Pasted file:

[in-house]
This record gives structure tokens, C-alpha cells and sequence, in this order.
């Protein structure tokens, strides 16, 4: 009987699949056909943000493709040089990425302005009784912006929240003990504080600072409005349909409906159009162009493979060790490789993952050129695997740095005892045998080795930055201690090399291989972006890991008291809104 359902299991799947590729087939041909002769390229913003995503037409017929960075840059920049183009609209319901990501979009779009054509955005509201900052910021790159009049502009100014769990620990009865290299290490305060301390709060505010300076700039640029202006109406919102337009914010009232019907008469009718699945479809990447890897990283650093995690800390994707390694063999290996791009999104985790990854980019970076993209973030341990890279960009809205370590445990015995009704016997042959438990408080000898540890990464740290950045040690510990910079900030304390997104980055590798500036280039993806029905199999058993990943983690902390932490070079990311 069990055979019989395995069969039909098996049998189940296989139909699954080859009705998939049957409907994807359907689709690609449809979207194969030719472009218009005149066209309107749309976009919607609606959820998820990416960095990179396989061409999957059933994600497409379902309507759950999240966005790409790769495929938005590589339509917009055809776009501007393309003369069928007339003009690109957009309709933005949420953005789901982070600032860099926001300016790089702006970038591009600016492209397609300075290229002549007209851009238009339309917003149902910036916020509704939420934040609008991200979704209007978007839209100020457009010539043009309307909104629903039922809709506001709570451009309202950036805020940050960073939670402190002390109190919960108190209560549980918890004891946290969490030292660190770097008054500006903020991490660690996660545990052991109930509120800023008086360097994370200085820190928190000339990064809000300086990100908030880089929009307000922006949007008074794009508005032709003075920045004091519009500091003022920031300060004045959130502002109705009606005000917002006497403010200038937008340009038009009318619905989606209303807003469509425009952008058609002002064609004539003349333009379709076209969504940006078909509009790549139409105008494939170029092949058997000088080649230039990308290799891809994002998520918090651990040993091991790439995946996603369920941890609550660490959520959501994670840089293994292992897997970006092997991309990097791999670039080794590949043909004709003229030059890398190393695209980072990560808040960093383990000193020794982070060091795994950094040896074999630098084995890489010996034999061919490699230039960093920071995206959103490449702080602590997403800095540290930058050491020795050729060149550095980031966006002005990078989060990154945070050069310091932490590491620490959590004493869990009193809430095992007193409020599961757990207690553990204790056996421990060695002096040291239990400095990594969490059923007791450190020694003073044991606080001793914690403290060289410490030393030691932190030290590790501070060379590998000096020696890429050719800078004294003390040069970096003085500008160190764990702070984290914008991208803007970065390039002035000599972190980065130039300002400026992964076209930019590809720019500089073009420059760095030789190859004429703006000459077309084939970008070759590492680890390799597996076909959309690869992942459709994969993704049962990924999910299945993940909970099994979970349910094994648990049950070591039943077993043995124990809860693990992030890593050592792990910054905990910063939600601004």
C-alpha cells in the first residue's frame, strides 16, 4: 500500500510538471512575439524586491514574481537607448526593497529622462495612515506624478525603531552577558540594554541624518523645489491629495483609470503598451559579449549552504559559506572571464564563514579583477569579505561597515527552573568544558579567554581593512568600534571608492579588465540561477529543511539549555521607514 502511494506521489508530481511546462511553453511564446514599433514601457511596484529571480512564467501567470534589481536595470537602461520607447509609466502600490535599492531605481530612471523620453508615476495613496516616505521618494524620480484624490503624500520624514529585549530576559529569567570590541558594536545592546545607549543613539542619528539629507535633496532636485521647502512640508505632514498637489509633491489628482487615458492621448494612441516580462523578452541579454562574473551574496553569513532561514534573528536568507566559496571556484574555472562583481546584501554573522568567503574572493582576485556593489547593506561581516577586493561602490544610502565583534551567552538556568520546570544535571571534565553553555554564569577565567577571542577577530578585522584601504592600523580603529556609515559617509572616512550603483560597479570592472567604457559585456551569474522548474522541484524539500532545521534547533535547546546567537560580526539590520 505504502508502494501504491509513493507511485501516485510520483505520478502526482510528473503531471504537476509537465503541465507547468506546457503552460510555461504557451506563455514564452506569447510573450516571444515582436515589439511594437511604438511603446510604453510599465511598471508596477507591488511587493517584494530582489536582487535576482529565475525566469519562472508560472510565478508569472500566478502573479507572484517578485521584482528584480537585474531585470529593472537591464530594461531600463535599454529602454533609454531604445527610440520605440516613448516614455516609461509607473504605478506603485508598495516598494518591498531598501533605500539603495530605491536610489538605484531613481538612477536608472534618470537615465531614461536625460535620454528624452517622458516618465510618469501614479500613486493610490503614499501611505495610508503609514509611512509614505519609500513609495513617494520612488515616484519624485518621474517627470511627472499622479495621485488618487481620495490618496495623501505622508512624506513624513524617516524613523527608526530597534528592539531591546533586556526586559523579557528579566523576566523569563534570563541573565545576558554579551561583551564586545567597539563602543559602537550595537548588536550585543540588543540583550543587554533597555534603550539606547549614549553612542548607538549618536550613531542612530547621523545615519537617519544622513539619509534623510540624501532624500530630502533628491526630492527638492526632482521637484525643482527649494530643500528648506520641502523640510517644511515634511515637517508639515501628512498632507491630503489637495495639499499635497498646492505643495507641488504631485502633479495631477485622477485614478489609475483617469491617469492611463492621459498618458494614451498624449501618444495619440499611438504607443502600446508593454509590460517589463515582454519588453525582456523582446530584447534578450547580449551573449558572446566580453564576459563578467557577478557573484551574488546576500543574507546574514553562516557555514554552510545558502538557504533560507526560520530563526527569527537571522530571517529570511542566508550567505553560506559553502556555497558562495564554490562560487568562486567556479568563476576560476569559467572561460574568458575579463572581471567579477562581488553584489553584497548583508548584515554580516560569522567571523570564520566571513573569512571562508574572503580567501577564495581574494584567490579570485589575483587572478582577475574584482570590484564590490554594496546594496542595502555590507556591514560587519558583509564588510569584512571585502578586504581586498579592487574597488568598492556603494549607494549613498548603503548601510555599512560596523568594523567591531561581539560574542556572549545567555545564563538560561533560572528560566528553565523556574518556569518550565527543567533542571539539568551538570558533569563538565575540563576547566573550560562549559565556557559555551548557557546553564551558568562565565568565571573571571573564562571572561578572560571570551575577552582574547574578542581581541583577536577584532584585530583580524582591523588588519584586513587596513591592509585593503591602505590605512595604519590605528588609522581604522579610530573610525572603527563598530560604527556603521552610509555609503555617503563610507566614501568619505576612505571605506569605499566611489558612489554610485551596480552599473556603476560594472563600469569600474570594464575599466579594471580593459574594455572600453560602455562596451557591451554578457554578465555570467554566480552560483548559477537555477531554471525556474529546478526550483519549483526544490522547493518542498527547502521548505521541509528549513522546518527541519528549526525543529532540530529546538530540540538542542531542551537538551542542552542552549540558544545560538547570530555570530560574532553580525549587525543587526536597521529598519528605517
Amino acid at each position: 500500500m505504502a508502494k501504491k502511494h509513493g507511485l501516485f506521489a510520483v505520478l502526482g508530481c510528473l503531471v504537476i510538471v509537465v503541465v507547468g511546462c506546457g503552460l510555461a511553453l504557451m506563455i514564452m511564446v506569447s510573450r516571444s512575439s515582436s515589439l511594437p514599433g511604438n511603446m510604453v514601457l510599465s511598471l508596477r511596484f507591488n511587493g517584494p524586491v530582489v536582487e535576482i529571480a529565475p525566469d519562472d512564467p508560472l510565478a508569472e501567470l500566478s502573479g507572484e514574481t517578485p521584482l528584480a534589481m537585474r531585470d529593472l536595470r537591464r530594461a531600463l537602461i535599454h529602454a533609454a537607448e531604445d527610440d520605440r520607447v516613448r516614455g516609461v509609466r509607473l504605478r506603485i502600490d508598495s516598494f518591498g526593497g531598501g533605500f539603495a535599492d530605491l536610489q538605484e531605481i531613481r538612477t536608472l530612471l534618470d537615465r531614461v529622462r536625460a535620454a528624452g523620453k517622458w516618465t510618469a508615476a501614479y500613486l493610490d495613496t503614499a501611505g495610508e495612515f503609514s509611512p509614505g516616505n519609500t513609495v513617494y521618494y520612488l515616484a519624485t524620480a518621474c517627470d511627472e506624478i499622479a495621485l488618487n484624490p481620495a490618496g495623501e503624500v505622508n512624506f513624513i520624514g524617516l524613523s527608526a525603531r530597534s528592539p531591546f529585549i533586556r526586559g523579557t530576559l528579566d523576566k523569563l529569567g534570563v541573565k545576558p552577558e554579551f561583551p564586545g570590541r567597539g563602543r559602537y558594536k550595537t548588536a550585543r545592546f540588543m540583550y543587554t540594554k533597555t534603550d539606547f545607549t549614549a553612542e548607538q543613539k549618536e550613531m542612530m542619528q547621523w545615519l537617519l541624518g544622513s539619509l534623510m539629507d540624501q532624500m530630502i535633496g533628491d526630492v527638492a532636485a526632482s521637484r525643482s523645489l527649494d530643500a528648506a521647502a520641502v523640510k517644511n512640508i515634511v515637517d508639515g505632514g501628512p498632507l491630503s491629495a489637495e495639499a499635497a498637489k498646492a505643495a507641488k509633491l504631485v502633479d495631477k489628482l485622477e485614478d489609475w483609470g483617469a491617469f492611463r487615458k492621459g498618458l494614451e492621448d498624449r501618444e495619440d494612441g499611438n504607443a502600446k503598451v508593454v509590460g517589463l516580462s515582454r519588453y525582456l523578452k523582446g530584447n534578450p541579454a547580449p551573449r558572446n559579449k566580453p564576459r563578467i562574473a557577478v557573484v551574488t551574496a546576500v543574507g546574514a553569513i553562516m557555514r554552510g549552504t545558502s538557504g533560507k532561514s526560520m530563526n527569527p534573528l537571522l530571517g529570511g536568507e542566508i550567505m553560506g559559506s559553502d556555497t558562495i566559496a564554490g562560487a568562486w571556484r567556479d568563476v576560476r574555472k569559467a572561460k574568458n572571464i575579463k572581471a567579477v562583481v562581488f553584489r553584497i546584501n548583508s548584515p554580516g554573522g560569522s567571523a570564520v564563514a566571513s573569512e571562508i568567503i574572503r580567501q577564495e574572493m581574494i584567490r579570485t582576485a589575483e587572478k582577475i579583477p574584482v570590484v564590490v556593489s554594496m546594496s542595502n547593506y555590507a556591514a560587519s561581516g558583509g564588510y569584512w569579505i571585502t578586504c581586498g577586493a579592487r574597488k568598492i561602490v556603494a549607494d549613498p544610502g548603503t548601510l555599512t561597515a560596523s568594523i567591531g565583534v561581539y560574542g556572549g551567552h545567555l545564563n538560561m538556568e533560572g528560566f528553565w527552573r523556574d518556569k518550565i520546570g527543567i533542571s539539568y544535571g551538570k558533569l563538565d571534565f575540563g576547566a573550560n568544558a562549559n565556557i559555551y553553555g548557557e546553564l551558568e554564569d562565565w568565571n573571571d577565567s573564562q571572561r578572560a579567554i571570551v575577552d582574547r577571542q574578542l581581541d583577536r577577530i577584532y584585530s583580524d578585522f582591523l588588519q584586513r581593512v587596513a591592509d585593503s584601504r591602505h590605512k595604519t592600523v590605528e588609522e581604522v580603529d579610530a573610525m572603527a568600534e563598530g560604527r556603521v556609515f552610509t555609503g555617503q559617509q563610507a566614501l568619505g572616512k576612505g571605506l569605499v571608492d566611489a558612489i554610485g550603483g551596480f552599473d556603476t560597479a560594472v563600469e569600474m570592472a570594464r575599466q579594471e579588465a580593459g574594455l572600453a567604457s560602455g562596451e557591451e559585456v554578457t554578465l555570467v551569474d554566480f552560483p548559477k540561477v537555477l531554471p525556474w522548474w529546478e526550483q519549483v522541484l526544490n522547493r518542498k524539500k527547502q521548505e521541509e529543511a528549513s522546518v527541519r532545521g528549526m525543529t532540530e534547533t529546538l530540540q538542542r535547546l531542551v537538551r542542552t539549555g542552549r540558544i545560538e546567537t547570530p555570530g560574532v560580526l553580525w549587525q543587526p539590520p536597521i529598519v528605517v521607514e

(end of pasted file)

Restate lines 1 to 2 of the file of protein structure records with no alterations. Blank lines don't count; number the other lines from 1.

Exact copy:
[in-house]
This record gives structure tokens, C-alpha cells and sequence, in this order.